I’ve worked at Bristol Museums for just over two years now, and still now and then I’ll be chatting to someone or receive an email saying “oh, did you know that such and such website is ours?” Which I then add to my growing list and maybe have a little grumble to myself about.
Now, on the one hand, it’s great that people are telling us about these (anyone else want to let us know of any more, please?) but on the other it creates a bit of a headache for us in keeping track of exactly what content of ours is online and how people are using it.
It’s easy to just assume that, because they’re pretty old and incredibly out of date in some (most) cases, that they’ve been forgotten about and people don’t use them. This isn’t necessarily the case, though.
One example of this is the Portcities website – http://discoveringbristol.org.uk/ – which was made around 2003. It gets a huge amount of traffic – just over 470k unique pageviews in 2014, which is coming up for nearly half of the amount we get to our main website www.bristolmuseums.org.uk (around 1m a year and growing).
I looked at the analytics for this with Jane from our Learning team recently, and there are some other interesting things that we can see:
There’s a dip in traffic over the summer and during school holidays, suggesting it could be being used as a learning resource
Most of the content looked at is about Bristol and Transatlantic Slavery
The main bulk of visitors (around 45%) are from the US. This is nearly twice as many visits than we get from the UK
86% of visitors find the website from search
There’s clearly a purpose for this content, so we need to think carefully about what we do with it. We’re working really closely with our Learning team to try to map this out, find the opportunities and see what we can do to best serve these users.
We’ve been beavering away creating characters for our app. Creating a style for this exercised our grey matter somewhat!
We needed to create a look which complimented the very clean visual style that our lead designer for the project, Sarah Matthews created for the app. However, from our years of experience in creating characters for apps and games we know that younger children react much better to characters with an element of realism to them.
In user testing we trialed 3 potential styles:
A photographic style, using photographs of artifacts from around the museum:
A silhouetted style, which fits very well with the UI design, but is much less realistic in style:
A geometric style, which is stylised like our UI design, but has much more realism:
The overwhelming vote was for the geometric style, which thankfully our production team all liked too – so we decided to go down this route.
Next we had to decide what our characters should be – we had some ideas and Gail was great at helping us to hone these down. We wanted them to really represent the diversity of the exhibits at the museum, and also be appealing to all age groups and both males and females. So we settled on the ubiquitous dinosaur, George Peppard the boxkite pilot who flies the plane in the main hall, a chinese dragon head as represented in the chinese dragons over the stairs int he main hall, a roman goddess to represent the museum’s wealth of roman artifacts, a female Egyptian Mummy with gorgeous coloured paint and… Alfred the Gorilla (obviously!)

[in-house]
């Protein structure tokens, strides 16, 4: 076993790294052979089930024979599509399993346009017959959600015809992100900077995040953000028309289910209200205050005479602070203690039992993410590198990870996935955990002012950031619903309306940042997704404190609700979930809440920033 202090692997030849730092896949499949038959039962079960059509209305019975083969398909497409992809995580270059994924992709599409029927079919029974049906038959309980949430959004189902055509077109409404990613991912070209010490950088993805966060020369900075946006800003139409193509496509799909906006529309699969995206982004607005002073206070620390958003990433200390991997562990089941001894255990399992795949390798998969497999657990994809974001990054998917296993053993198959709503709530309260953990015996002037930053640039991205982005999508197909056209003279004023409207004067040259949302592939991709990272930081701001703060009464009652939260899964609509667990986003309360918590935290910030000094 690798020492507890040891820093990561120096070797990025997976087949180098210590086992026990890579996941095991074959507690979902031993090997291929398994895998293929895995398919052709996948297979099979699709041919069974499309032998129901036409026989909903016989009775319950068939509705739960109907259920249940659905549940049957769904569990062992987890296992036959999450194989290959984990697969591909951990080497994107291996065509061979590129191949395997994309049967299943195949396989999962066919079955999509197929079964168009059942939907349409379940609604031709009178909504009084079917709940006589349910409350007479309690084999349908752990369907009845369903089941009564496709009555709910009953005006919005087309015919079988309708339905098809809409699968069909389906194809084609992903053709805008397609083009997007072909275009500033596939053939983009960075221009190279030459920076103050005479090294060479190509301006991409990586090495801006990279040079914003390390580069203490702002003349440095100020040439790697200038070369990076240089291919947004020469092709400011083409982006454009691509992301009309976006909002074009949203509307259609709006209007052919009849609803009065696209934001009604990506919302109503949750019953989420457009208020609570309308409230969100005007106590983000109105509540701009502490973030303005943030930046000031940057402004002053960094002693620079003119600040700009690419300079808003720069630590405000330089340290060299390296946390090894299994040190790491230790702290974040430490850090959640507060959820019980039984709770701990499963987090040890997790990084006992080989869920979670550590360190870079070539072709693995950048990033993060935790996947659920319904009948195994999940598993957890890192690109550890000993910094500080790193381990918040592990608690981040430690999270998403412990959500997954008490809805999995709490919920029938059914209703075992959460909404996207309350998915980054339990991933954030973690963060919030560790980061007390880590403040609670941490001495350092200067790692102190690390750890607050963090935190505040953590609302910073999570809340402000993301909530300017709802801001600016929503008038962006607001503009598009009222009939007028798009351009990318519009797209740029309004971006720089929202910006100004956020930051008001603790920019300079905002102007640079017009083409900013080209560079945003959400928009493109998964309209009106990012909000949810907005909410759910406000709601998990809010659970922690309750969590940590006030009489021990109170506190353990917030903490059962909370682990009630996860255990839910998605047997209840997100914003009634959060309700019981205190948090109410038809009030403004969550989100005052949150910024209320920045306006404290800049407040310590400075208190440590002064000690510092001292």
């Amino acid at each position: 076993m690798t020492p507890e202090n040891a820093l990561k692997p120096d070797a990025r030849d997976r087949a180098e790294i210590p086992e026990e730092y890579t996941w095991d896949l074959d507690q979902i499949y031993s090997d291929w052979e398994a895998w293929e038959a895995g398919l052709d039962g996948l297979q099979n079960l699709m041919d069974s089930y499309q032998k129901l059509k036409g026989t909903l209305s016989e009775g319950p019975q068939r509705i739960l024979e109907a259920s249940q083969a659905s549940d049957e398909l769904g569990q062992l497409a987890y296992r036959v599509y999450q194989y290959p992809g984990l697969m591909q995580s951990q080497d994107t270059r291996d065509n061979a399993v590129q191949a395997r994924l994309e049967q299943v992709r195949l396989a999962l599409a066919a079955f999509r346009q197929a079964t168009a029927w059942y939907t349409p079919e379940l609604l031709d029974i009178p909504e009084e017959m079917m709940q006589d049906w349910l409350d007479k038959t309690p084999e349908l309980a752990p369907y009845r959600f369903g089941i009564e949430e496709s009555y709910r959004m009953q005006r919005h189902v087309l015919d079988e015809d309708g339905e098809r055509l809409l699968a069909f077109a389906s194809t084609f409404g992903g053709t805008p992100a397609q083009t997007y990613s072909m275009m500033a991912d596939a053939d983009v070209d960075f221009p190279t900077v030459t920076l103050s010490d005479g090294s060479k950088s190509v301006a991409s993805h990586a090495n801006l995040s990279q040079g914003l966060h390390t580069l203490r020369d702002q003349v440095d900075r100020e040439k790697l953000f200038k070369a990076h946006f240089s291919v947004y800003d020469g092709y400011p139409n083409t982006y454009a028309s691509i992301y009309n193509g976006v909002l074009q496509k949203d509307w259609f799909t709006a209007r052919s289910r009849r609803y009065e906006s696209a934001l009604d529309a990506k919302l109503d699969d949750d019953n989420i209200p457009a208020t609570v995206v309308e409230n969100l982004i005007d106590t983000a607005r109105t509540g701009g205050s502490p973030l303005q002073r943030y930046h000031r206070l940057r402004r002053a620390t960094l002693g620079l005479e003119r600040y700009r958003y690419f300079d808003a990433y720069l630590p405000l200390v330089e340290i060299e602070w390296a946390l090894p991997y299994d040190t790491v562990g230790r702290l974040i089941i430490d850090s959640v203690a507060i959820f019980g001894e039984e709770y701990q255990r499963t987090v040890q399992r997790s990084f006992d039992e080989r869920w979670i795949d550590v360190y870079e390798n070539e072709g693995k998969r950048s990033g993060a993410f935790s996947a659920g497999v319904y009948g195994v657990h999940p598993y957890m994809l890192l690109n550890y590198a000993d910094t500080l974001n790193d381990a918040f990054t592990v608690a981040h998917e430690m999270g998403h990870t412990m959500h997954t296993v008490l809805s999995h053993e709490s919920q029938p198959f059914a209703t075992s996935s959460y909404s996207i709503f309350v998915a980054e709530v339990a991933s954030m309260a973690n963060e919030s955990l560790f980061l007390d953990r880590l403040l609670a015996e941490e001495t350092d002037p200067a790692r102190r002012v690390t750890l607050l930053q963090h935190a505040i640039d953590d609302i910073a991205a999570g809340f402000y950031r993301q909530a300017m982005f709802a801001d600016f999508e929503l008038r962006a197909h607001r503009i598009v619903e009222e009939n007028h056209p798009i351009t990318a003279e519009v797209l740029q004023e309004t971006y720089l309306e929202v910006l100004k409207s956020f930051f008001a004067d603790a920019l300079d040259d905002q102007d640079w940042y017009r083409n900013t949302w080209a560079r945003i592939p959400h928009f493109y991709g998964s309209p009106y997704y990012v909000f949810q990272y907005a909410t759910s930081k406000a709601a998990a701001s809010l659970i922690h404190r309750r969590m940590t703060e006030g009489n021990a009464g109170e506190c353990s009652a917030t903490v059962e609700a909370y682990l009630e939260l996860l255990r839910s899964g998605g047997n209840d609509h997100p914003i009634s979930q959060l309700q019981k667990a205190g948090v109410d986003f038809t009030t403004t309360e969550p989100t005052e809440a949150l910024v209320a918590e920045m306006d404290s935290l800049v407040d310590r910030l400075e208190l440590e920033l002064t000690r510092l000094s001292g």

Here are the results!
Still a bit of work to do on the Mummy to make her a little more female, but more or less there.
(Note: if you’d like to read about what we did for phase one, you’re in luck – we’ve lots of posts about it on this here blog.)
We’ll be working with the guys over at fffunction in three stages over the next three months. From an evaluation of user needs and developing on from phase one, we’re going to be focusing on things that generate revenue and make it easier for people to book with us; whether that’s improvements to the what’s on sections (which get the majority of visits), learning and venue hire.
Milestone 1 – January 2015
Updates and work carrying on from phase one on opening times, events filtering, navigation and what’s on sections.
Milestone 2 – February 2015
Workshops with the programming, learning and venue hire teams to really get to grips with what our users need from us online in these areas.
Milestone 3 – March 2015
Workshopping and implementing a ticketing solution for the above, making our online shop look a bit nicer and researching and implementing online donation functionality.
We’ll keep you posted with how it’s going and what we discover.
At it’s core, our Hidden Museum app takes users on a tour around the Bristol Museum, guiding them to places in the museum they might not ordinarily go, and revealing hidden information as they progress through the game.
To simulate this experience our assistant creative director, Rich Thorne, behaved as the app, using one of the story-tours we had created; he did this by leading the group around the museum around a range of artifacts on a theme (in this case ‘horses’) and engaging them in conversation about each artifact as they went – explaining how they were linked and telling them an interesting story about each artifact once it was found.
The aim of this was to:
See how long it took them to get round the journey as a group.
Get feedback from the children on any standout points of interest on the tour.
Key observation points for the supervisors of the tour were:
Is the tour engaging, interesting?
Is the tour too long/short?
Which object was the favourite on the journey?
Have they visited the museum before?
Have they ever been to the top of the museum?
Is it more fun having a checklist? As opposed to walking around the museum looking at everything.
Do they have ideas for trail themes which would they like to go on?
What we found: